Fishing rod/poll infomation


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Old 02-05-13, 08:24 PM
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Fishing rod/poll infomation

New to fishing and thinking of taking up shoreline fishing. I would be doing fresh water fishing from lake st.clair. theres a metropark that has bass, walleye, pike and perch. there are a couple fishing piers. What kind of rod do I need. I want to get a rod and reel combo. Nothing too expensive. Also what kind of bait. I don't want to use live worms. And what strength line.
 

Last edited by flirty1; 02-05-13 at 09:21 PM.
  #2  
Old 02-06-13, 06:42 AM
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For from shore fishing, I'll opt for a long rod provided it's easy to access the location with a long rod. Given your description, that shouldn't be an issue.
A longer rod will give you a greater casting distance. A shorter rod will be easier to transport, which is important if you do any backpack/hike in fishing.

For the reel, I'd suggest a spinning as they can hold a lot of line, and are pretty versitile on the line weight. You can even get a second spool for most reels which would allow you to carry different line types. I'll run 12lb test on one spool, and 20-25lb on another. 12lb will cast further as it's lighter, but I like to have the heavier line in case the big fish come out to play.

As for bait... That is very personal and location specific.
Given your location, the spicies of fish you are looking at are pretty much the same as what I fished heavily as a kid, and occationally when life permits me to get out.
Depending on the area (water depth and lake bottom conditions), I favor the jig and gromit. If you can drag bottom (I loose a lot of lures this way), a jig will drive the pike and bass nuts and produce some good hits, even from the lazy sleepers in the bottom of the lake.
I really like the double tailed ones as they stir the mud a bit. Colors combos very between areas.

For pickrel (walleye), I've used jigs and some home made spinners. You can buy these spinners, at big box stores, trade showes and flee markets as well as a lot of guys tie these themselves.
I'll generally use a worm on the hook with these.
Here is one example of a spinner we use to sell for a local guy through my wife's online store.


For Northern or grass Pike, I swear by these guys. Cotton CordellŪ Super SpotŪ Lipless Crankbaits | Bass Pro Shops
I prefer blue or black, but have not tried all the other colors.
 
  #3  
Old 02-06-13, 09:51 AM
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Start with a 6 1/2' spinning rod and get a spinning reel with an extra spool. It allows you to change from light the heavier line in a minute or so.

If you are fishing from an elevated pier, you will need heavier line to get a fish in and stand up to the abrasion from occasional scrapes on the piers. If you are fishing from a boat, you have the advantage of using lighter line if there are not a lot of weeds and snags. After you use or want different line on the spools, take the spools to a good bait and tackle shop (not Walmart) and they will strip off the old line and wind on exactly as much what you as needed. In the end, you get fresh line with no waste and it the best 5 minutes you ever spent since they buy in bulk and cost is very reasonable.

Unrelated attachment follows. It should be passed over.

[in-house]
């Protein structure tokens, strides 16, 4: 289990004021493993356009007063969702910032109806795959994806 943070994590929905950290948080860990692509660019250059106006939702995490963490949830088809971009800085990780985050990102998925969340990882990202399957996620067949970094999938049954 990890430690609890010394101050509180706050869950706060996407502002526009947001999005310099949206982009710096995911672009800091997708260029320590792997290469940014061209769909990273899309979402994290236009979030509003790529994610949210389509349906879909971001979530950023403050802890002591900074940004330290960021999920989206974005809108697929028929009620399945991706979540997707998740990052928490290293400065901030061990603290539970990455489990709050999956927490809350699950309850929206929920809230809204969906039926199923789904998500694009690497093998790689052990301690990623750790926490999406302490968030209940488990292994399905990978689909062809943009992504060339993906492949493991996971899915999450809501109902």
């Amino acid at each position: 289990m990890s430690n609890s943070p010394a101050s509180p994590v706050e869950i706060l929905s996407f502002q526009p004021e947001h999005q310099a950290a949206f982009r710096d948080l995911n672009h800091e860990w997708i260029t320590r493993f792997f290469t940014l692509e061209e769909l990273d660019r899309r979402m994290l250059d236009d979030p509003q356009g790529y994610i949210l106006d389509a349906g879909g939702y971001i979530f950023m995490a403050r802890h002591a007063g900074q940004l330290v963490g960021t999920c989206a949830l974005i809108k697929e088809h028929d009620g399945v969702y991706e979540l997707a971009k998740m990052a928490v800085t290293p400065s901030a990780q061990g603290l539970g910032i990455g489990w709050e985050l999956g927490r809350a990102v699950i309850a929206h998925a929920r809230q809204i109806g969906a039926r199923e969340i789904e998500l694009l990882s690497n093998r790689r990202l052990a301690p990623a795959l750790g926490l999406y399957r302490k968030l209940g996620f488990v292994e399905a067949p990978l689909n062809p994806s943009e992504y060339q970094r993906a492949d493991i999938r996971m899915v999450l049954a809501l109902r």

As far as the line type and strength, much depends on your experience level what you may catch. The old fashioned monofilament is easier to tie and see when fishing as you begin. The more costly modern lines (Firewire, etc.) are great, are much thinner, but more difficult for you and the fish to see.

As far a line weights, it a real personal judgment call. Even the lightest lines are capable of bringing in big fish if there are no things to (weed, snags, etc.) to get in the way and you are in a boat. I hooked a 42# Lake Trout in 15' or water and ended up bring her up from 150' after 30 minutes on 6# line (10' mono short leader), but we were in a 16' boat and there were no weeds or real snags and the boat could be moved to follow the fish.

Buy decent equipment, but not necessarily the real high quality stuff to get you out and doing the experience and finding out what you will need for your location.

As far as baits, very often, it is hard to beat live bait (worms, leeches, minnows) for still fishing or drifting if you can put up with the inconvenience. Artificials are easy, expensive and you never seem to have the right type or color. - They can also be dressed with live bait is some cases. Casting from a pier is usually not to effective because the fish have seen everything thrown at them and they come an go.

As far a terminal tackle and leaders, it all depends on what you expect to catch and how you fish. If you expect Northern Pike or Muskies, you will need some wire to protect the line from the aggressive bite/attack with a bit os wire somewhere. For walleyes a wire leader is not necessary with live bait and a length of mono as a leader is adequate because of the feeding methods. Nothing extra is needed for panfish. If you are using artificials and trolling/casting a light wire leader should be used to allow the lure to move up, down and laterally for the toothy fish.